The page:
ABOUT THIS SESSION:
Decision tables are a means for formalizing decisions that are intrinsic to any business process. The use of such instrument allows to better manage any decision situation as well as collect experience concerning how the decision process evolves over time.
This presentation is twofold and discusses the benefits of using decision tables to manage business needs during a project. More precisely, the two aspects taken into account are:
the use of decision tables for formalizing business decisions.
Project management involves having to handle many situations that require considering a same aspect from different perspectives: management vs. developer vs. customer; process vs. product, etc. The risk management faces, is that if such situations are not appropriately formalized, normal events like turnover or career progression may end up being detrimental. In this part of the presentation we will show how decision tables can be used to formalize decisions: manage large quality models; interpret results based on data collected from Statistical Process Control (SPC) indicators; make a diagnosis in medical contexts based on the indicators of insulin in patients; identify the best solution that fits the requirements of a product in a product-line, etc.
how decision tables allow to bring variability to processes.
A decision table is usually formalized with respect to a specific context in which a business process is being carried out. It reflects specific conditions and condition values that may be true at a certain moment. As the project is carried out and time goes on, process conditions may change determining the need to change the values assigned to the conditions, as well as actions or decision rules. This part of the speech will highlight how the use of decision tables allows for quick and painless changes that can be carried out by anyone without being tied to the “person” assuring correctness, completeness. Through an example we will show how different companies using a similar decision structure will most likely achieve different decisions after a certain period, due to the different business needs that arise over time.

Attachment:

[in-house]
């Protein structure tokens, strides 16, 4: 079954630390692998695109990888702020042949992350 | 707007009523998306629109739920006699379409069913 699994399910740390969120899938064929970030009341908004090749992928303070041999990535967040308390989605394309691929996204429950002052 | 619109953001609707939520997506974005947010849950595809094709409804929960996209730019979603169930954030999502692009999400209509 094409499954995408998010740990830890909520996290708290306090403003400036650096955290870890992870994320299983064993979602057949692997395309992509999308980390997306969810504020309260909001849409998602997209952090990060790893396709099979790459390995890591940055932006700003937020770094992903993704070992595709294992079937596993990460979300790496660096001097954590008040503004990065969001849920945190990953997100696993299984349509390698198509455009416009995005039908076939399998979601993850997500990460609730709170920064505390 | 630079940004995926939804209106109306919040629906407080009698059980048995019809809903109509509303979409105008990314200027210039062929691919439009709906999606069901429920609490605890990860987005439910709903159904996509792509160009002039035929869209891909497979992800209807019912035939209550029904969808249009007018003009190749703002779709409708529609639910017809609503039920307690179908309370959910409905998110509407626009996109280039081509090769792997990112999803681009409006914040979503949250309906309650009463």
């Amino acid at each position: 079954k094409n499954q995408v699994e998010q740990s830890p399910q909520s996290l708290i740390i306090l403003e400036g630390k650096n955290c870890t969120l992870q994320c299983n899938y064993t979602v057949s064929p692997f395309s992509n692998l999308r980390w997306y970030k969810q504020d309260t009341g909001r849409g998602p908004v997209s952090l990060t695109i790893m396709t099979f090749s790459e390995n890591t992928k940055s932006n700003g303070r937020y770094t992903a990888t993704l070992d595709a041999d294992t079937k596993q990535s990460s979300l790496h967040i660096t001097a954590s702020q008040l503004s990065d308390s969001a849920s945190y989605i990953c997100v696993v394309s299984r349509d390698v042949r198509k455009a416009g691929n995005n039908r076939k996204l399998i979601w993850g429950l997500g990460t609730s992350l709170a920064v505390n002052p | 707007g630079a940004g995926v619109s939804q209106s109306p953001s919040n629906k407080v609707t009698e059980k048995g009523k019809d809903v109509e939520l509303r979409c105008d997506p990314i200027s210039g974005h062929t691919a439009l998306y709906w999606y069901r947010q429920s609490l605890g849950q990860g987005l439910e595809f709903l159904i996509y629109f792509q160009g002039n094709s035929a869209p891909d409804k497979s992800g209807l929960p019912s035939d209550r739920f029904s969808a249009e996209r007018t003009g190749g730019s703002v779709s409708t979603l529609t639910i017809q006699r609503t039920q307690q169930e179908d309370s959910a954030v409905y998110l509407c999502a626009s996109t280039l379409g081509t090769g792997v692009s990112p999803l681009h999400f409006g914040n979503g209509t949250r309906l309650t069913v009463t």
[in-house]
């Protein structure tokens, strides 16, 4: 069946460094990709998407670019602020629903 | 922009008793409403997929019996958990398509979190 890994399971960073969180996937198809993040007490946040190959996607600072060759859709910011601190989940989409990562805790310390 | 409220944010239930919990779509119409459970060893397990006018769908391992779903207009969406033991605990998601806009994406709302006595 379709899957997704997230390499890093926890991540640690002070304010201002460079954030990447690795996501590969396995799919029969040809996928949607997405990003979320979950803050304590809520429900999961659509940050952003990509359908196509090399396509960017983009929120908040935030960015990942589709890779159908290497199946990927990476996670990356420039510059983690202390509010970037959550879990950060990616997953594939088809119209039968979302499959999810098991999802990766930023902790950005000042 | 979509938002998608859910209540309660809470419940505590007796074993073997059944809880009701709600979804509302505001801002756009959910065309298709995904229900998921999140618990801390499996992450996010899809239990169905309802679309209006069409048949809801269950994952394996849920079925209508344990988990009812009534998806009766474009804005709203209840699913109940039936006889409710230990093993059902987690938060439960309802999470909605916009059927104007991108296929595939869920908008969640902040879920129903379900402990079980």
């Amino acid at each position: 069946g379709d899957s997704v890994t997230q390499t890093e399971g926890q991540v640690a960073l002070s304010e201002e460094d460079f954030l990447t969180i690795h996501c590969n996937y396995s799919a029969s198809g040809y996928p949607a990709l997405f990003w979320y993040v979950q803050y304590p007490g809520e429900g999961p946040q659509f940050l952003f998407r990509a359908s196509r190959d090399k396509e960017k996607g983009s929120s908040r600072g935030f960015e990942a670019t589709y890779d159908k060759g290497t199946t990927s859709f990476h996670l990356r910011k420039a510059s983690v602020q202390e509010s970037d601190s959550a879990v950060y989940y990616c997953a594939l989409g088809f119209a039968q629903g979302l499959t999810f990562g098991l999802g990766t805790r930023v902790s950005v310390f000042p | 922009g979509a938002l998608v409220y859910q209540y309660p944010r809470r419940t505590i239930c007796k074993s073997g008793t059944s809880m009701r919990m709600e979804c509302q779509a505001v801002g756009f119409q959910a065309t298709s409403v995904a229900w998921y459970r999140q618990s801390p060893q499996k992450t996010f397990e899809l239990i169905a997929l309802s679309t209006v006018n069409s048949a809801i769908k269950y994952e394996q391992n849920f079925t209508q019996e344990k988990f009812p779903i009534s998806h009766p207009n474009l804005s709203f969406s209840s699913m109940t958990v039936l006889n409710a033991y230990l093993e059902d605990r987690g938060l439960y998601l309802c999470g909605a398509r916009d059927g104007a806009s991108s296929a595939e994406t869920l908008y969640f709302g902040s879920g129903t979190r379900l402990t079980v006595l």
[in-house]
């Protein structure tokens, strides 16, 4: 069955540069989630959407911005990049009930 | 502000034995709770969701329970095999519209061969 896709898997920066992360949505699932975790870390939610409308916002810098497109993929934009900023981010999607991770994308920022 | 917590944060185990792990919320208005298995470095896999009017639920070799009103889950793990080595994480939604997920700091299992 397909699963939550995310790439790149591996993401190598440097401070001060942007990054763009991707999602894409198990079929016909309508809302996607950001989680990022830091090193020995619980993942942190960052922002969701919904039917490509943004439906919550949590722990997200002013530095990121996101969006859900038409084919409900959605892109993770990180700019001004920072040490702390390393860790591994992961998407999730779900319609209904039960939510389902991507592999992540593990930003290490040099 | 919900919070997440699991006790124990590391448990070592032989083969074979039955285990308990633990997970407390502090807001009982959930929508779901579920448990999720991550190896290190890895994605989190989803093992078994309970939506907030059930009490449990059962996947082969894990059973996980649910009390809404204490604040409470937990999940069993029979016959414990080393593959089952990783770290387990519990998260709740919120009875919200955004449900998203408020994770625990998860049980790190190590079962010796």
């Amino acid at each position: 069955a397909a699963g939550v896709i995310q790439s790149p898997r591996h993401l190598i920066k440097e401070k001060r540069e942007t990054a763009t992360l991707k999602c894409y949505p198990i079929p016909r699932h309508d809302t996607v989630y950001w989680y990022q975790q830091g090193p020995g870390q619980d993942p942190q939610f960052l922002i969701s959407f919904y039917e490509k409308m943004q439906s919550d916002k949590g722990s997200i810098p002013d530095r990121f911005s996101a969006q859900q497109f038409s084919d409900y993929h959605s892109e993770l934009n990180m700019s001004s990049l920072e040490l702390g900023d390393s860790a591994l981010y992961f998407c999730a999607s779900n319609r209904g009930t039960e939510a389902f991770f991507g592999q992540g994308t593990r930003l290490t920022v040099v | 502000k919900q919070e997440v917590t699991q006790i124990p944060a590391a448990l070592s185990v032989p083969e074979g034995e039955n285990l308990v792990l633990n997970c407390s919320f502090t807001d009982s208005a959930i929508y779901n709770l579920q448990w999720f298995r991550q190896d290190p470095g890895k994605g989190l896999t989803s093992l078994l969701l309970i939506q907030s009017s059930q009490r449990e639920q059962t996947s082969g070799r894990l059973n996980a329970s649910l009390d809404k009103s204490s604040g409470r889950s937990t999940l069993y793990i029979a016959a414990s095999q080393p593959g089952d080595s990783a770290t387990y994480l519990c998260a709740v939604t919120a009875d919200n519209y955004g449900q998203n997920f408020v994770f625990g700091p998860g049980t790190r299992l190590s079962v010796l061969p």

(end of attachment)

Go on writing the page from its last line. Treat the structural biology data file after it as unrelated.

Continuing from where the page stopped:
ABOUT THE SPEAKER(s):
Maria Teresa Baldassarre received a degree with honours in informatics at the University of Bari, where she has also received her PhD in software engineering discussing a thesis on “Multiview Framework as Support for Software Quality”. She is assistant professor. Her research interests include: decision support models for addressing software quality, quality assessment and improvement, empirical software engineering. She collaborates on several research projects and carries out controlled and field experimentation within SMEs. She is a partner of the SER&Practices spin off company. She is the representative for the University of Bari in the International Software Engineering Research Network (ISERN).
Nicola Boffoli received a degree in informatics at the University of Bari, where he has also received his PhD in software engineering discussing a thesis on “Non Intrusive Monitoring of Software Quality”.
Nowadays he is a research fellow in the SERLAB (Software Engineering LABoratory) at the University of Bari.
His research interests include: decision support models for addressing business process modeling, software product lines and service oriented architectures. He collaborates on several research projects and is program committee member of several software engineering conferences. He is a partner of the SER&Practices spin off company.